[0086] Program code embodied on a computer readable medium may be transmitted using any appropriate medium, including but not limited to wireless, wireline, optical fiber cable, RF, etc., or any suitable combination of the foregoing.

[0087] Computer program code for carrying out operations for the embodiments described herein may be written in any combination of one or more programming languages, including an object oriented programming language such as Java, Smalltalk, C++ or the like and conventional procedural programming languages, such as the "C" programming language or similar programming languages. The program code may execute entirely on the user's computer, partly on the user's computer, as a stand-alone software package, partly on the user's computer and partly on a remote computer or entirely on the remote computer or server. In the latter scenario, the remote computer may be connected to the user's computer through any type of network, including a local area network (LAN) or a wide area network (WAN), or the connection may be made to an external computer (for example, through the Internet using an Internet Service Provider).

[0088] The embodiments are described above with reference to flow chart illustrations and/or block diagrams of methods, apparatus (systems), and computer program products. It will be understood that each block of the flow chart illustrations and/or block diagrams, and combinations of blocks in the flow chart illustrations and/or block diagrams, can be implemented by computer program instructions. These computer program instructions may be provided to a processor of a general purpose computer, special purpose computer, or other programmable data processing apparatus to produce a machine, such that the instructions, which execute via the processor of the computer or other programmable data processing apparatus, create means for implementing the functions/acts specified in the flow chart and/or block diagram block or blocks.

[0089] These computer program instructions may also be stored in a computer readable medium that can direct a computer, other programmable data processing apparatus, or other devices to function in a particular manner, such that the instructions stored in the computer readable medium produce an article of manufacture including instructions which implement the function/act specified in the flow chart and/or block diagram block or blocks.

[0090] The computer program instructions may also be loaded onto a computer, other programmable data processing apparatus, or other devices to cause a series of operational steps to be performed on the computer, other programmable apparatus or other devices to produce a computer implemented process such that the instructions, which execute on the computer or other programmable apparatus, provide processes for implementing the functions/acts specified in the flow chart and/or block diagram block or blocks.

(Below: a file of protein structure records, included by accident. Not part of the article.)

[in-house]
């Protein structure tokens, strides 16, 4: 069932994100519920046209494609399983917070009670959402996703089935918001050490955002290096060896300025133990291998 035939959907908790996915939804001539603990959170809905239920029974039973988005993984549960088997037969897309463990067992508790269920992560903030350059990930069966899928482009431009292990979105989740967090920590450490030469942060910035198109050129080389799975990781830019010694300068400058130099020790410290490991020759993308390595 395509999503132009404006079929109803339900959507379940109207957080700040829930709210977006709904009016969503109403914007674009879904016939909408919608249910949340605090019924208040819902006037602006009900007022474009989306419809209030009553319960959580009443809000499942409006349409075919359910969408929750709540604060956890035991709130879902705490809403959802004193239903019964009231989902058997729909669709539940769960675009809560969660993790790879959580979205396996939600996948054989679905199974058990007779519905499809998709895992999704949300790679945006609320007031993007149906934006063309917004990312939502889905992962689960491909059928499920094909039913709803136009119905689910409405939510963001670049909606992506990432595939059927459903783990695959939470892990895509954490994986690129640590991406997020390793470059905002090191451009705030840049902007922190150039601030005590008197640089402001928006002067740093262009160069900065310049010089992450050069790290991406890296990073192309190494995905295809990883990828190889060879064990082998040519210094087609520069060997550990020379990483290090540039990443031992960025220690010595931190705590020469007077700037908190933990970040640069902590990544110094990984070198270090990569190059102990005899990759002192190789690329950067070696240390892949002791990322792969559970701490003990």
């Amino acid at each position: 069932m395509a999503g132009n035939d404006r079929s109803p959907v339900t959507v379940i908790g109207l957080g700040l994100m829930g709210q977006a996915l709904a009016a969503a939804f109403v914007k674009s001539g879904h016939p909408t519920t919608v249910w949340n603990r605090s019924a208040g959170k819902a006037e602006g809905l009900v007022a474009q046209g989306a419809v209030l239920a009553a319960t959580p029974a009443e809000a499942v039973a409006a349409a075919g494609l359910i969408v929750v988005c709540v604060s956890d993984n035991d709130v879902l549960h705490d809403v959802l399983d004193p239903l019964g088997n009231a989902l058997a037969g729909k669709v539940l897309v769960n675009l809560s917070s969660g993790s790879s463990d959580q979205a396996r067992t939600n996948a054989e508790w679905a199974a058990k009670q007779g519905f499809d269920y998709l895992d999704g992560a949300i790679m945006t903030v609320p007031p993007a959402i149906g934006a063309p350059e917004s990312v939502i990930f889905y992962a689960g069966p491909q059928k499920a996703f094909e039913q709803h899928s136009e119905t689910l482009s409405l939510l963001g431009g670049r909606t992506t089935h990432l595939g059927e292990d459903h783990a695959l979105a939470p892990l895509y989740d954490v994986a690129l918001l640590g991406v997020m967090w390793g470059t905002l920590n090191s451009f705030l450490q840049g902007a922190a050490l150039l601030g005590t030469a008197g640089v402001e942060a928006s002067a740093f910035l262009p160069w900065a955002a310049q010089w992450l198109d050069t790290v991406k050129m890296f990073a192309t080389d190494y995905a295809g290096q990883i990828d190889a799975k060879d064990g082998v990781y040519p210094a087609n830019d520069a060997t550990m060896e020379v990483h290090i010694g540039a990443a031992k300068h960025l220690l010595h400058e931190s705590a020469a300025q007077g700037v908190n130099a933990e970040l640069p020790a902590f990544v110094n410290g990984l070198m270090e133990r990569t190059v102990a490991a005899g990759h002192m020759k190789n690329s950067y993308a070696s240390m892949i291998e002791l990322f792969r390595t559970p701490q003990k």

[0091] The flow charts and block diagrams in the Figures illustrate the architecture, functionality, and operation of possible implementations of systems, methods, and computer program products according to various embodiments. In this regard, each block in the flow charts or block diagrams may represent a module, segment, or portion of code, which comprises one or more executable instructions for implementing the specified logical function(s). It should also be noted that, in some alternative implementations, the functions noted in the block may occur out of the order noted in the figures. For example, two blocks shown in succession may, in fact, be executed substantially concurrently, or the blocks may sometimes be executed in the reverse order, depending upon the functionality involved. It will also be noted that each block of the block diagrams and/or flow chart illustration(s), and combinations of blocks in the block diagrams and/or flow chart illustration(s), can be implemented by special purpose hardware-based systems that perform the specified functions or acts, or combinations of special purpose hardware and computer instructions.

[0092] The terminology used herein is for the purpose of describing particular embodiments only and is not intended to be limiting. As used herein, the singular forms "a", "an" and "the" are intended to include the plural forms as well, unless the context clearly indicates otherwise. It will be further understood that the terms "comprises" and/or "comprising," when used in this specification, specify the presence of stated features, integers, steps, operations, elements, and/or components, but do not preclude the presence or addition of one or more other features, integers, steps, operations, elements, components, and/or groups thereof.

[0093] The embodiments described herein may be implemented in a system, a method, and/or a computer program product. The computer program product may include a computer readable storage medium (or media) having computer readable program instructions thereon for causing a processor to carry out the embodiments described herein.